Fans of Via Matta were saddened when chef and owner Michael Schlow announced that he was closing the popular Italian restaurant in Park Square earlier this year.
While the dining spot often drew in famous faces like Robert Kraft and Jimmy Fallon, Schlow felt it was time to for the location to undergo a radical transformation—despite Via Matta’s years of success.
The culinary icon and former Top Chef Masters star wanted to create a new restaurant that honored his wife’s Greek roots, which is how he came up with the idea for Doretta Taverna and Raw Bar.
“It’s so personal because of my family, this is such a personal thing,’’ Schlow said. “This is my home. I want this to be a great restaurant. I want this to be something that is special and unique.’’
Check out what Schlow had to say about Boston’s Greek scene, what keeps him motivated with his cuisine, and more.
Considering how popular Via Matta was, how daunting is it to try a new concept with Doretta Taverna?
We sent Via Matta off with a proper goodbye and a kiss, and it was a wonderful, sweet celebration of 13 years. It was great. But building something new is a daunting task because people have this memory of a certain spot, whether you’re talking about a stadium, a restaurant, a home, whatever it is. They’ve got these memories and now you’re going to try and create new memories for them, so it is a daunting task. I think the No. 1 rule is that you make sure you don’t pay sort of any homage to the past in the new concept, or very little anyway, maybe a little something. But then when guests walk in, they need to walk into this restaurant and say, “This is completely new and different. It doesn’t remind me at all of the old Via Matta.’’ Then you have to hopefully give them something really special and unique, so you are creating new memories and a new favorite place to go to.
You’re new restaurant will focus on Greek cuisine. How would you describe Boston’s Greek scene?
When I looked at doing a Greek restaurant, there are a lot of Greeks in and around the New England area. There’s not a ton of representation in the food or it’s been a little watered down with the term “Mediterranean,’’ which is sort of unfair, I think, because Mediterranean can encompass parts of Spain, Italy, and France, and they all cook so differently. This is unabashedly, unapologetically, Greek. But it’s not the Greek restaurant that I think a lot of people grew up with. This is a comfortable and, hopefully, well-executed and stylish Greek restaurant. It will all be about New England products—maybe not 100 percent—but as much I can use New England products from both the sea and the land. I’m going to do that and it is absolutely in keeping with how Europeans cook, and that’s by cooking what you see.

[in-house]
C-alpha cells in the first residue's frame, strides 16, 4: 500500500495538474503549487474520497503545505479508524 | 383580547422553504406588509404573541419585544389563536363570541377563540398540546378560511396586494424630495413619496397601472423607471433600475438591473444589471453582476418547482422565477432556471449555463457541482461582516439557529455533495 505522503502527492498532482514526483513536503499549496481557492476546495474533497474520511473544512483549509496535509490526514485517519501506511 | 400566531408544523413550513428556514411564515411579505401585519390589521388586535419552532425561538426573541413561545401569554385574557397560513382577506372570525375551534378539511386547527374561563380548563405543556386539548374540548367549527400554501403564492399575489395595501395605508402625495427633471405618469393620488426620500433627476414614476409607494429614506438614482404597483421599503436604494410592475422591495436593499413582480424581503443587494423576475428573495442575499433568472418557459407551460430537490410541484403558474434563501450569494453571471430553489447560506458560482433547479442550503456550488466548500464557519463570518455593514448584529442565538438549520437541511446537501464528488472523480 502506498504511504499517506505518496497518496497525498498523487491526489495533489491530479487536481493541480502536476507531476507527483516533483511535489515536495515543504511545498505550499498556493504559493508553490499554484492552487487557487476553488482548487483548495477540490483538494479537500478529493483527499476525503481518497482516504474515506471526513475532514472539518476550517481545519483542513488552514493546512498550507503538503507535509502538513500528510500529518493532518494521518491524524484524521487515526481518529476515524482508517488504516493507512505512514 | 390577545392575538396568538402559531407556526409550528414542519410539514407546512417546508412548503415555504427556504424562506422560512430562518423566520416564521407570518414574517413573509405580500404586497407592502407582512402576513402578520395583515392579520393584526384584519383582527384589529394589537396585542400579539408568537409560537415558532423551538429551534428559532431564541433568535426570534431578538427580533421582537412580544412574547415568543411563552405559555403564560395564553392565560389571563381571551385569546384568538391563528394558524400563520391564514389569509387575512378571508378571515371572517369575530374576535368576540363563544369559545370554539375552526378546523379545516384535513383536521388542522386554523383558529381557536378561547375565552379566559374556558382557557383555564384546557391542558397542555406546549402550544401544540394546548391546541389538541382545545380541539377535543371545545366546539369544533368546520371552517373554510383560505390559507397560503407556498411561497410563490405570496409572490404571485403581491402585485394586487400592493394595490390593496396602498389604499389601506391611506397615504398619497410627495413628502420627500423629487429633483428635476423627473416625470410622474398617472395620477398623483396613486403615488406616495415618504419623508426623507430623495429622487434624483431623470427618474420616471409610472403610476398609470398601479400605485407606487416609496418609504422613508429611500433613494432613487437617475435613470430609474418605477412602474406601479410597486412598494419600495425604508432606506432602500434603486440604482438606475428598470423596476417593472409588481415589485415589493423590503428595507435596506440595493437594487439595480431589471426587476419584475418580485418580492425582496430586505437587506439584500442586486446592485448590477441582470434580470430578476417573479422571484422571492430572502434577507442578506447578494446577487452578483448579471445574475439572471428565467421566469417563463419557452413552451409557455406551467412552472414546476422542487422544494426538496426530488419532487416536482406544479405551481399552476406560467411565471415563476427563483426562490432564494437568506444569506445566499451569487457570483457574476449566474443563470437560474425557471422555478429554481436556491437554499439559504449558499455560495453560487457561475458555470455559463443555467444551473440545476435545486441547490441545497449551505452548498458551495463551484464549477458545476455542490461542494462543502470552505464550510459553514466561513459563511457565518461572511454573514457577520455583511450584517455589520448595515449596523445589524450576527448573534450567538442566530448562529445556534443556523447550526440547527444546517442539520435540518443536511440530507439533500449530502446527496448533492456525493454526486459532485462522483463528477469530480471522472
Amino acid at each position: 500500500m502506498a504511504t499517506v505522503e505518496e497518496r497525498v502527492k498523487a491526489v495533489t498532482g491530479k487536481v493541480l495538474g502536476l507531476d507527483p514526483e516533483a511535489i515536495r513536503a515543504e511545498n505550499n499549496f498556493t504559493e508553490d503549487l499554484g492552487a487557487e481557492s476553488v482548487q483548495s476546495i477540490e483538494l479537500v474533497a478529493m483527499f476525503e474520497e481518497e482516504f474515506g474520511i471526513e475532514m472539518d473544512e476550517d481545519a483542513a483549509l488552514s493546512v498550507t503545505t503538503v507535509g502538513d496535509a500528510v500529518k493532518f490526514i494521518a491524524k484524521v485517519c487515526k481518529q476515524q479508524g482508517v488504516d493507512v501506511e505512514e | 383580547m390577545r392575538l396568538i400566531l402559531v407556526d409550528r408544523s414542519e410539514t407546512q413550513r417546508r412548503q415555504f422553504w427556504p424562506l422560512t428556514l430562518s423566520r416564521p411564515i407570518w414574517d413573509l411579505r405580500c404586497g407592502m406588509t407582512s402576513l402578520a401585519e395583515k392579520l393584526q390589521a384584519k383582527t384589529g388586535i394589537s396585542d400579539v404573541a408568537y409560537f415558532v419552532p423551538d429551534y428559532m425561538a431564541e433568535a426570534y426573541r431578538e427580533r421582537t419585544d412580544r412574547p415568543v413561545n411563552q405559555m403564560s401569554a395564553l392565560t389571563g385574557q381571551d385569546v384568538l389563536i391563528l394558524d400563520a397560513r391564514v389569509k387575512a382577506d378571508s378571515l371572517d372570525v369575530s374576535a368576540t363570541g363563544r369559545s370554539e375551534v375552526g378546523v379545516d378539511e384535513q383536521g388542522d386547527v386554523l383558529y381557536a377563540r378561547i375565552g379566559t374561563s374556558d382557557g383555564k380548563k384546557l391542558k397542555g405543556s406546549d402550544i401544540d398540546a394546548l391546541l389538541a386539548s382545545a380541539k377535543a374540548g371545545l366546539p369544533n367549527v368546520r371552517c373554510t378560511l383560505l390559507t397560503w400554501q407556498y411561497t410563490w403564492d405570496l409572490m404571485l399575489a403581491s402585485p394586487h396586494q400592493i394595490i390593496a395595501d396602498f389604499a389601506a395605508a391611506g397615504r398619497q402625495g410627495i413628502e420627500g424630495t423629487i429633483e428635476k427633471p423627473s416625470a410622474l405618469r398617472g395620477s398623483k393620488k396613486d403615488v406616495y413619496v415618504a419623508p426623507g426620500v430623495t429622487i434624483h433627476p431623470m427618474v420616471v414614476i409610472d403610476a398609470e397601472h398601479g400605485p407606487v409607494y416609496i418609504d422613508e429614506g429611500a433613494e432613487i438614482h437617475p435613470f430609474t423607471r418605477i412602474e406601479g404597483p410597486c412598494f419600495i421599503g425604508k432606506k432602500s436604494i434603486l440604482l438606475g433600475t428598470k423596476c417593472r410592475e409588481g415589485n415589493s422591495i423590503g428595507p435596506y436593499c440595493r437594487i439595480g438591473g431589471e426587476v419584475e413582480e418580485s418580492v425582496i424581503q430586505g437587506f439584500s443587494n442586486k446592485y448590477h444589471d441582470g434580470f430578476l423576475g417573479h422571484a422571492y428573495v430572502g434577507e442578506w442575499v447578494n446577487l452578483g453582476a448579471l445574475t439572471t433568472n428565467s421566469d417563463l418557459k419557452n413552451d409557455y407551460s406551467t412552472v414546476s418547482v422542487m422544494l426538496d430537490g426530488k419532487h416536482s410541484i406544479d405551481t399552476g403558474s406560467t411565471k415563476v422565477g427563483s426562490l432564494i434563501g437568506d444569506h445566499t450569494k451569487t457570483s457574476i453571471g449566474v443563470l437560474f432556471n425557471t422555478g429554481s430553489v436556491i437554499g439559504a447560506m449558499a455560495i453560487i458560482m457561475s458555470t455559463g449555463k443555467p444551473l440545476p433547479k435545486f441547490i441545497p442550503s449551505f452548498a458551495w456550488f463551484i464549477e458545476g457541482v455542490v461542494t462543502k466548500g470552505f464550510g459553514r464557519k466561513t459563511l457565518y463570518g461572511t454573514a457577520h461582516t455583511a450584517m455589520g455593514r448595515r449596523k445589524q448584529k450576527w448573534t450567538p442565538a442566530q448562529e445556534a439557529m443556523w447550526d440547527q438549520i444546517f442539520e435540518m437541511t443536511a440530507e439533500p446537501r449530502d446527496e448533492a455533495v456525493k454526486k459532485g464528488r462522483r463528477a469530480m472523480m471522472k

Why is Doretta Taverna such a personal project for you?
The No. 1 reason that I wanted to build this restaurant is about my family. My wife’s family is from Greece, we eat like this often at home. It’s very healthy, it’s very delicious food. It’s all about what you see and what’s local and seasonal. It’s left alone so the natural flavor of the food speaks, and that’s always been calling to me, it’s always something that’s been interesting to me.
What keeps you inspired and motivated to try out new concepts?
I think one of the things that drives me is, when I travel, it’s usually inspirational. I might be traveling for work, but there’s always food involved. So you get to see what other people are doing and you’re inspired by them, or you’ll be reading a book and you might think of something. You might smell something even in somebody’s home, they’re cooking something and it takes you back to a childhood memory and, all of a sudden, I go home and start writing new recipes. I have a full folder on my computer of concepts that have never been built. I’m just restless that way and I enjoy this tremendously.
My daughter asked me, “Exactly how many restaurants does one man need?’’ and I said to her, “Well honey, it’s not about how many restaurants, it’s that I really enjoy this.’’ I enjoy the variety, that’s what makes it feel so wonderful to be able to get up and go to work everyday. That I can go to an Italian restaurant, I can go to a Greek restaurant, I can go to an American restaurant, a Latin-inspired restaurant. I mean, who gets to do that?
For you, what makes a great meal?
I think you need two things. You need great people with you at the table, usually. I mean I’ve had plenty of great meals by myself, but it’s so much better if you get to share them with somebody. And, I would say, and most chef’s probably wouldn’t say this, but I would say first it’s service. Service trumps food usually. A great server can make mediocre food taste wonderful, or at least forget that you’re eating mediocre food. But a great server can make the night. So I think great conversation, great people around the table—interesting also. Everybody should not be exactly cut from the same cloth. I think it’s more interesting when there’s diverse and different opinions at the table.
If you can get all of those things and then on top of it, a beautiful setting, a good looking dining room… well then you’ve got yourself really something special and something memorable. And that’s the beautiful part about my job, more than anything, is that we get to throw a dinner party every single night.
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